Andre and Colette Bertier are happily married. When Colette introduces her husband to her flirtatious best friend, Mitzi, he does his best to resist her advances. But she is persistent, and... See full summary »
The story opens in Copenhagen in the year 1776 on the wedding night of the King and Princess Caroline Mathilde. But the marriage was a political alliance, and the Princess felt only repugnance for her dissolute husband. On the night of their marriage the King leaves Copenhagen on a pleasure trip abroad, but his fast life proves too much for his weak constitution. Summoned to attend him, an ... See full summary »
Blake is in love with an aristocratic woman whose husband seriously injures him. Blake's friendship with Lord Nelson provides the basis for Blake's part in the growth of Lloyd's insurance ... See full summary »
Connie Ward is in seventh heaven when Gene Morrison's band rolls into town. She is swept off her feet by trumpeter Bill Abbot. After marrying him, she joins the bands tour and learns about ... See full summary »
A new Broadway show starring Gary Blake shamelessly lampoons the rich Carraway family. To get her own back, daughter Mimi sets out to ensnare Blake, but the courtship is soon for real, to the annoyance of his co-star, hoofing chanteuse Mona Merrick. Written by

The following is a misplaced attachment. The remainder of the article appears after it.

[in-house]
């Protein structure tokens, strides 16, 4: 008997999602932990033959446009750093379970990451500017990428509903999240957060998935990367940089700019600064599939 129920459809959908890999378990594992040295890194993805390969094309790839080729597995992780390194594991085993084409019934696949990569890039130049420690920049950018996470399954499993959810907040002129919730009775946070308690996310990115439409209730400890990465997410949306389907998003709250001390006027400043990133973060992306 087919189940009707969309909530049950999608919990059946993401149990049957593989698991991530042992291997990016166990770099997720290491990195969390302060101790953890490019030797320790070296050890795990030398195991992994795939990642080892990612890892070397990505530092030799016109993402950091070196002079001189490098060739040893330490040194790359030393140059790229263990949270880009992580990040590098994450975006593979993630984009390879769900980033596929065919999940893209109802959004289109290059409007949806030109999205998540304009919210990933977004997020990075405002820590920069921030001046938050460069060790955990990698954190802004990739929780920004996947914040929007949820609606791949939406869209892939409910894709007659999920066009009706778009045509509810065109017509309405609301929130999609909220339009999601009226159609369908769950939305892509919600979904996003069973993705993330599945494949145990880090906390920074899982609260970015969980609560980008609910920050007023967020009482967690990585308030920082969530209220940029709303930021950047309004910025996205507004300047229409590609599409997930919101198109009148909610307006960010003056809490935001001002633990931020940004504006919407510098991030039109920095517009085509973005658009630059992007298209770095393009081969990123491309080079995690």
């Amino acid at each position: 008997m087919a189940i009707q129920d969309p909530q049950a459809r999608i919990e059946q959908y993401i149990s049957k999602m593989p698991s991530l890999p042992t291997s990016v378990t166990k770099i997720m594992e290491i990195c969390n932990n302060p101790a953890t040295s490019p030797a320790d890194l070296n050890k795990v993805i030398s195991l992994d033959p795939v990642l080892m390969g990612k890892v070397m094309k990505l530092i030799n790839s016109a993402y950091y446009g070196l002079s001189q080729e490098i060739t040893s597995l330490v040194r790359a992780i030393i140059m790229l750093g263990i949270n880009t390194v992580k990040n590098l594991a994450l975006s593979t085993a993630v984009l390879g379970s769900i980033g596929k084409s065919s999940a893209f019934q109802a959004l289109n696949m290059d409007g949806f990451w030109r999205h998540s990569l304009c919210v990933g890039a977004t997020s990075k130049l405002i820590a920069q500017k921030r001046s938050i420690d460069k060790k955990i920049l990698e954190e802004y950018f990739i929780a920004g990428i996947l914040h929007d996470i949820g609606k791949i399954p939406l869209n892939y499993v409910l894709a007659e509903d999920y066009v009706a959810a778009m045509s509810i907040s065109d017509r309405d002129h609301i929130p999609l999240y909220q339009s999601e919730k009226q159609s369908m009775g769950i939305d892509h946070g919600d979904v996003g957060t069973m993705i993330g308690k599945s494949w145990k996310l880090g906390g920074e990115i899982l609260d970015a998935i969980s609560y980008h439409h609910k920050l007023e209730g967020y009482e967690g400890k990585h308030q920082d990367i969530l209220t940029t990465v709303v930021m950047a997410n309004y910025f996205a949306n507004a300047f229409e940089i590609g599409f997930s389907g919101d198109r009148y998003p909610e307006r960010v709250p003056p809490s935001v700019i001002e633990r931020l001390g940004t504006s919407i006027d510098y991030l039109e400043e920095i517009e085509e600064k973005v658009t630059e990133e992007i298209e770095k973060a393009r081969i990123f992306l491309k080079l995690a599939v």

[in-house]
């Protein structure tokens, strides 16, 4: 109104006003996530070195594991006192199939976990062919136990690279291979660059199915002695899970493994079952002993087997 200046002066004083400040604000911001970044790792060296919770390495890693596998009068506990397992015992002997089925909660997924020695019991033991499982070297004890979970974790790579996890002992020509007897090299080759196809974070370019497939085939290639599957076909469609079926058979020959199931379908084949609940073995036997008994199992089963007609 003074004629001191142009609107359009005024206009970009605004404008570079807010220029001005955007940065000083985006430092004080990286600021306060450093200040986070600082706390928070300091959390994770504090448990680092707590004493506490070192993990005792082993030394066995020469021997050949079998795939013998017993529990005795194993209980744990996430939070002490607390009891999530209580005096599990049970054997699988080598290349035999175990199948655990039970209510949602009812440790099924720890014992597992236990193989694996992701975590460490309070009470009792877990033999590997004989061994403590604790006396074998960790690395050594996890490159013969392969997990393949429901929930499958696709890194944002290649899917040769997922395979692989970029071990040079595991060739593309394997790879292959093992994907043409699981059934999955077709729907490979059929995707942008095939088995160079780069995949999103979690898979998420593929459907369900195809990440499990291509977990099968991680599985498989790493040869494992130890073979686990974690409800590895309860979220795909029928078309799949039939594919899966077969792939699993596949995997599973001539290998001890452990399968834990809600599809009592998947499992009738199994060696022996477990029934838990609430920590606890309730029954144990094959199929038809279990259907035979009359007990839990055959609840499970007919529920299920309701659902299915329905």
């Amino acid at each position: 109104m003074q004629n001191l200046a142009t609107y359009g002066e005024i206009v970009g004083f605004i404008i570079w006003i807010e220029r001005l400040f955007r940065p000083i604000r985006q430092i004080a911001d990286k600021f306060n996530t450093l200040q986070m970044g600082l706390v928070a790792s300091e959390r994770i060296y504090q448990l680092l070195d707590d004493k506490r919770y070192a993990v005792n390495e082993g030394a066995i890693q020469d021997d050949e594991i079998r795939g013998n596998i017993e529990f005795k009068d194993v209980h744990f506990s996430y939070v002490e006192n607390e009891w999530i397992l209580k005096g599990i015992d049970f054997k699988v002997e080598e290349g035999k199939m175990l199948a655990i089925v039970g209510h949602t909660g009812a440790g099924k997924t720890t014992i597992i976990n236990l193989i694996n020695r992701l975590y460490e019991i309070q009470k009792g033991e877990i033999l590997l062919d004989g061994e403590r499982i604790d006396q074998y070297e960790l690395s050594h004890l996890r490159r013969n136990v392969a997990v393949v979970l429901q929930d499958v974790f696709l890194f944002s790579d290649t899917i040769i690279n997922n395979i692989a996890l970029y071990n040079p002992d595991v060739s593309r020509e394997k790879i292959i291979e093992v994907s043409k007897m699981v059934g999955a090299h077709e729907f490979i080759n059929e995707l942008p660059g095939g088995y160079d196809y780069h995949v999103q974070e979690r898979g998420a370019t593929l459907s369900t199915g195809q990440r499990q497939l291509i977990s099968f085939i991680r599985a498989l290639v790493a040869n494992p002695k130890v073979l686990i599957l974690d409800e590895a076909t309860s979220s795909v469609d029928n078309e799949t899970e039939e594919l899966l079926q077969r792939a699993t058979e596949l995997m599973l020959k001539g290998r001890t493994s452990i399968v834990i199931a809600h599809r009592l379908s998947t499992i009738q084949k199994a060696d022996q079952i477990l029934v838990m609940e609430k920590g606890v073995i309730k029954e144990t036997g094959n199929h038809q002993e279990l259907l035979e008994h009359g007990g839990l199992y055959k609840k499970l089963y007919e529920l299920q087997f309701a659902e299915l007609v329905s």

Jeremy Perkins <email@example.com>
Silly backstage story with a beautiful but uninteresting leading lady in Madeleine Carroll, this 20th Century Fox musical is buoyed by a couple of happy factors: third-billed Alice Faye, in the last of her kewpie-doll roles (after this she was always a noble leading lady, and arguably less interesting), and an excellent Irving Berlin score. Berlin had his pulse on pop music of the times like nobody else, and he delivers sumptuous ballads, rhythm numbers, and social satire from a seemingly bottomless bag of inspiration. Dick Powell, stuck with playing the sort of insipid roles he hated at Warners, doesn't seem that happy, and Cora Witherspoon, as Carroll's dotty aunt, dithers in a part that almost certainly was designed for Alice Brady. But Faye's "This Year's Kisses" and "Slumming on Park Avenue" are fabulous, and the Ritz Brothers, while nobody's favorite comedy team, are well used. It's fast and unpretentious, and rest assured, another good Berlin tune is always coming up.
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